PEMBROKE — During a tour of Duxbury and Pembroke last week, state legislators learned how to make croissants, breed oysters, and replace a broken windshield.
The field trip of the Joint Committee on Community Development and Small Businesses was part of a larger listening tour that has also included Quincy and Hyannis. State Representative Josh Cutler, a Duxbury Democrat, played host Friday, showing his fellow legislators three constituent businesses, then leading an afternoon discussion on small-business concerns.
At Island Creek Oysters, founder and owner Skip Bennett took the lawmakers on a tour of his hatchery, where he breeds different strains of algae — “oyster baby food” — in bubbling carboys. He also spawns millions of oysters there, keeping them until they’re large enough to grow on their own in Duxbury Bay, then harvests them to sell at restaurants from Boston to Hong Kong.
Oysters are considered sustainable aquaculture — not only does Bennett do a booming business, oysters also filter the water they live in, eating excessive algae blooms and nitrate runoff from fertilizers.
“I had no idea that oysters were so complex,” said Representative Tackey Chan of Quincy, who cochairs the community development committee.
Until Bennett started buying oyster seed from Maine more than a decade ago, oysters weren’t native to the South Shore. Now, he said, there are about 30 growers raising oysters on 75 acres in Duxbury Bay. Bennett estimated that it was a $6 million industry in Duxbury.
“And all the money that we make here stays here. We’re a local company, and the money we make is invested back into the community,” he said, adding that he spends plenty of his income down the street at French Memories Café, another stop on the legislators’ tour.
There, owner Debbie Odier took the politicians on a tour of her kitchen, where chefs make pastries for her two newer locations in Boston and Chestnut Hill in Newton.
Odier said her biggest challenge has been finding employees for the restaurant’s 25-year-old location.
“People in Duxbury don’t need to work in a bakery,” she said of her town, where the median income in 2011 was $103,864 a year. “The problem with this community is the kids here, we love them, but we have to teach them how to sweep.”
In the more middle-class community of Pembroke, where the median income was $79,832 in 2011, the issues were different, but the basic challenge of finding competent labor was the same. Peter Brown, vice president of Tiny & Sons Auto Glass, said even young workers who went to local vocational high schools needed to be brought up to date on newer technology in automotive maintenance.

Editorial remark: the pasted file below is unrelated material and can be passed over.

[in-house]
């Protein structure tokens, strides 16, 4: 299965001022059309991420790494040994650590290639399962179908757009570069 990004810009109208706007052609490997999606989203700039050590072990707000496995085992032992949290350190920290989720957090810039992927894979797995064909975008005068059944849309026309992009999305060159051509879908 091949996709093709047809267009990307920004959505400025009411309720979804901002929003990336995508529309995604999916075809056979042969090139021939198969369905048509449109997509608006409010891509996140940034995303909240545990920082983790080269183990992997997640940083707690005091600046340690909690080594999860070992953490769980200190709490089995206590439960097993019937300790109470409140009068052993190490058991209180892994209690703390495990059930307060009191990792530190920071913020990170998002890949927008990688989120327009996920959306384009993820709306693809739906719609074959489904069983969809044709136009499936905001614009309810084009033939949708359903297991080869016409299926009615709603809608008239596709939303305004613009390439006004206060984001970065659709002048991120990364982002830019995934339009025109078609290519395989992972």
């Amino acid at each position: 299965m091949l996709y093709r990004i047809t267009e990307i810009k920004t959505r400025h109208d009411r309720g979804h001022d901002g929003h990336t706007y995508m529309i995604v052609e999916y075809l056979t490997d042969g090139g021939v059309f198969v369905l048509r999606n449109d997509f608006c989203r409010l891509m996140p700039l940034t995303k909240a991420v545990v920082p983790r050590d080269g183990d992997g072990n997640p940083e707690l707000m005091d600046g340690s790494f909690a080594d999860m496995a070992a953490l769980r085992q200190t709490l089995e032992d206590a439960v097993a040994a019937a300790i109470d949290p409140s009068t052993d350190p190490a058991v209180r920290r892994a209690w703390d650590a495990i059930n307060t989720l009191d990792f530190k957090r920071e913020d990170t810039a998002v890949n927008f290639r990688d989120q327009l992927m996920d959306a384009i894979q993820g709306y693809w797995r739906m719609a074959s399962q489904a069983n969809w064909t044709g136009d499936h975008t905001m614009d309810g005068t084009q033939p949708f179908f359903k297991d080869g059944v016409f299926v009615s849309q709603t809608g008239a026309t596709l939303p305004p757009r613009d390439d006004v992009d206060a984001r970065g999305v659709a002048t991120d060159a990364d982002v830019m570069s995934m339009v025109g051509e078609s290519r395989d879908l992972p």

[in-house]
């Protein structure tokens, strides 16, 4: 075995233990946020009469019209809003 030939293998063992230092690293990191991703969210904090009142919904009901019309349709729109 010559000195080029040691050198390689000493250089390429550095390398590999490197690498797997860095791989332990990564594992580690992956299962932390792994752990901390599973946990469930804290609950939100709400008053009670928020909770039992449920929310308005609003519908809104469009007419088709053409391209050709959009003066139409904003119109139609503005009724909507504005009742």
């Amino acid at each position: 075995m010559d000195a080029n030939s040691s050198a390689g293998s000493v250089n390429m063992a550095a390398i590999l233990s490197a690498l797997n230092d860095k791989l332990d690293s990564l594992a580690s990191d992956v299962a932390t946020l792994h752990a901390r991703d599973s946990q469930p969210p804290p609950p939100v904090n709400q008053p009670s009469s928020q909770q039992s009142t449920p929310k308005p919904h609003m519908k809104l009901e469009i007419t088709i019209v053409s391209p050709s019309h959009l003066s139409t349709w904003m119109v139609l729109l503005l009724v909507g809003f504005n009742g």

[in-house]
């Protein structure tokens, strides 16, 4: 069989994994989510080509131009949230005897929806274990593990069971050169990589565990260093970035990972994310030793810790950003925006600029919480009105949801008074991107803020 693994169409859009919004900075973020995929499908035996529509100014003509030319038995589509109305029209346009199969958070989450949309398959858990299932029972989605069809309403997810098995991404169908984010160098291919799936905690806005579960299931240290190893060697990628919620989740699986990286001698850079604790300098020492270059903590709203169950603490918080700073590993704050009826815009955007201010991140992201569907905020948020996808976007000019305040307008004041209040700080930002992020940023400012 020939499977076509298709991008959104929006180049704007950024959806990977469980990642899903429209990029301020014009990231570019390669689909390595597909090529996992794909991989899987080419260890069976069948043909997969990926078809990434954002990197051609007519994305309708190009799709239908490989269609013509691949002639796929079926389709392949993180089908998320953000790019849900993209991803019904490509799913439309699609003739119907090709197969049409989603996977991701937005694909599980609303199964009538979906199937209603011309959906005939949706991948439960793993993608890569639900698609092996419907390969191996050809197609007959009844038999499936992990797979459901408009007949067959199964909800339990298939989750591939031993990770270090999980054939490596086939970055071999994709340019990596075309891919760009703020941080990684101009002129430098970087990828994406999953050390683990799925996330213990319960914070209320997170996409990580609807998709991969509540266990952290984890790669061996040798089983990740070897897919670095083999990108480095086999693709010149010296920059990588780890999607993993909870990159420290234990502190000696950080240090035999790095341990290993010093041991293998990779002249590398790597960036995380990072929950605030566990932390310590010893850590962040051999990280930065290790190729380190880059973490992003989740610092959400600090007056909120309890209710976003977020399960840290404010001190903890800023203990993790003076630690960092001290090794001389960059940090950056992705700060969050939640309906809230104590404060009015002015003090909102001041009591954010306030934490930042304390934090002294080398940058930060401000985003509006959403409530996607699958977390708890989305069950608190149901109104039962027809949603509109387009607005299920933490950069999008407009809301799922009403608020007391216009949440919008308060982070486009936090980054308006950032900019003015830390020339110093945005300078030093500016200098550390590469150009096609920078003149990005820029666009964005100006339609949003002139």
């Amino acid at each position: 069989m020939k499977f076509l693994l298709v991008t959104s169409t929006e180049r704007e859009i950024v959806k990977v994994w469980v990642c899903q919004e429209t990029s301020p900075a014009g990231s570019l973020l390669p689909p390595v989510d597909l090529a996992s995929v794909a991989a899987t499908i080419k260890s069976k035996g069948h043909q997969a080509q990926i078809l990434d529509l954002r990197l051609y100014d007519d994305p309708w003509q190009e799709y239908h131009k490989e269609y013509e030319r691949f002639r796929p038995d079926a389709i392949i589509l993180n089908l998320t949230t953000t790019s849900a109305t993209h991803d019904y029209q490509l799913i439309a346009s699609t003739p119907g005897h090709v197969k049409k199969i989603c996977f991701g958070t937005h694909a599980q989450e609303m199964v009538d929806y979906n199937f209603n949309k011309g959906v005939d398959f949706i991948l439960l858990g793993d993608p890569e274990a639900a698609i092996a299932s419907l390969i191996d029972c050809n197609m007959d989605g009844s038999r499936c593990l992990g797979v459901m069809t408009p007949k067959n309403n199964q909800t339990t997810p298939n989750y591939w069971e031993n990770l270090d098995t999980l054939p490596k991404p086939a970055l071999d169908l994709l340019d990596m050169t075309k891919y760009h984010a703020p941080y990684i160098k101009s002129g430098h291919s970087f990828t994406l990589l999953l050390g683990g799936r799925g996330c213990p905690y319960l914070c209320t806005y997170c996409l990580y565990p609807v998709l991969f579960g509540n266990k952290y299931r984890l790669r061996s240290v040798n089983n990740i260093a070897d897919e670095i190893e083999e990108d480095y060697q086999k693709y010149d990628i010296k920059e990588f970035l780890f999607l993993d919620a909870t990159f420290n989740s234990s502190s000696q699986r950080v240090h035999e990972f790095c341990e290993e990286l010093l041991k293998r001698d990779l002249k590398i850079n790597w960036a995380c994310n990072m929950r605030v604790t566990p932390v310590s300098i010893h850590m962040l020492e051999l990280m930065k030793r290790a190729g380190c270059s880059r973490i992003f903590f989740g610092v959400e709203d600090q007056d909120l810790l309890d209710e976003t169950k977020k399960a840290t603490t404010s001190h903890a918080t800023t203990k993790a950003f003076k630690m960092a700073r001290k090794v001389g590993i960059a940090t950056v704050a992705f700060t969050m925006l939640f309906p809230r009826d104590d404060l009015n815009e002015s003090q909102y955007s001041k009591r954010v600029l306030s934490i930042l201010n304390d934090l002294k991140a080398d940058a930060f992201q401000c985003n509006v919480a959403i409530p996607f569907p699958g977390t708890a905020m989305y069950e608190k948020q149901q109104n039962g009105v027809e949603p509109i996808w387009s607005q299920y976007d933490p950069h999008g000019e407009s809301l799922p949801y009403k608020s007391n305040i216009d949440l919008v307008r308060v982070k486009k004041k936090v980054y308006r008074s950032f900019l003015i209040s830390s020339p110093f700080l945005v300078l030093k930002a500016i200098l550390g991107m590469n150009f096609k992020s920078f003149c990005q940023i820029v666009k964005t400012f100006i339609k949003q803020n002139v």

“The body shops need to be updated. It’s not the schools’ fault — it’s money, it’s funding. We try to pick up the slack,” he said as he watched an employee fill a crack in a Subaru’s windshield with polymer. “At bigger companies, they’ll use a 90-day training program. But that’s not the way my father taught us.” He said it can take two years of training before a technician is ready to replace window glass on his own.
Cutler said he was accustomed to hearing similar concerns from the economically disparate towns in his district, which includes Duxbury and Pembroke, as well as Hanson.
“They’re not as different as you might think,” he said. “There are socioeconomic differences, but I hear the same concerns from both towns about schools and quality-of-life issues.”
After visiting the three businesses, legislators convened at the Pembroke Library for a roundtable discussion. Peter Forman, president of the South Shore Chamber of Commerce, said he was concerned that many businesses in the region have stopped growing intentionally.
“I’m seeing it more now than when I joined the chamber nine years ago. It’s a business survival model. They don’t want a certain number of employees, because it’s too expensive to cross that threshold, because the overhead is too much. The marginal extra income isn’t worth it,” Forman said. “That’s a dangerous situation for people in the area who are looking for jobs.”
Vicky Carvalho, owner of Duxbury Fitness Studio, said that trying to move from a rented location to a space she owns has been a hassle due to the local permitting hurdles involved.
“Every week, I have a meeting with someone else. I had to make 22 copies of my site plan for one board, then 12 for another,” she said. “The town doesn’t make it very inviting. You’re afraid to say what your future plans might be, because they just see dollar signs. You have to pay an application fee just to sit before them.”
The group discussed ways the state could help streamline permitting applications, the prohibitive cost of filing as a limited liability corporation with the state, and the difficulty of drawing in private investors to hear business proposals outside of Boston.
In interviews after the meeting, both Chan and Cutler said that workforce development and closing the skill gap would be an important priority, and they planned to look into how the Legislature can help with updating the curriculum at vocational high schools and community colleges. But they both said the purpose of the day was to gather information about what challenges local employers face, and added it was too early to say how that might inform future legislation.
“It’s helpful to us as legislators to learn what’s working and what isn’t,” Cutler said. “Business owners don’t necessarily come to the State House, so it’s good to come to them to hear what they’re saying.”
“I’m a touch it, feel it, kind of guy,” he said. “I learned a lot today. Especially about oysters.”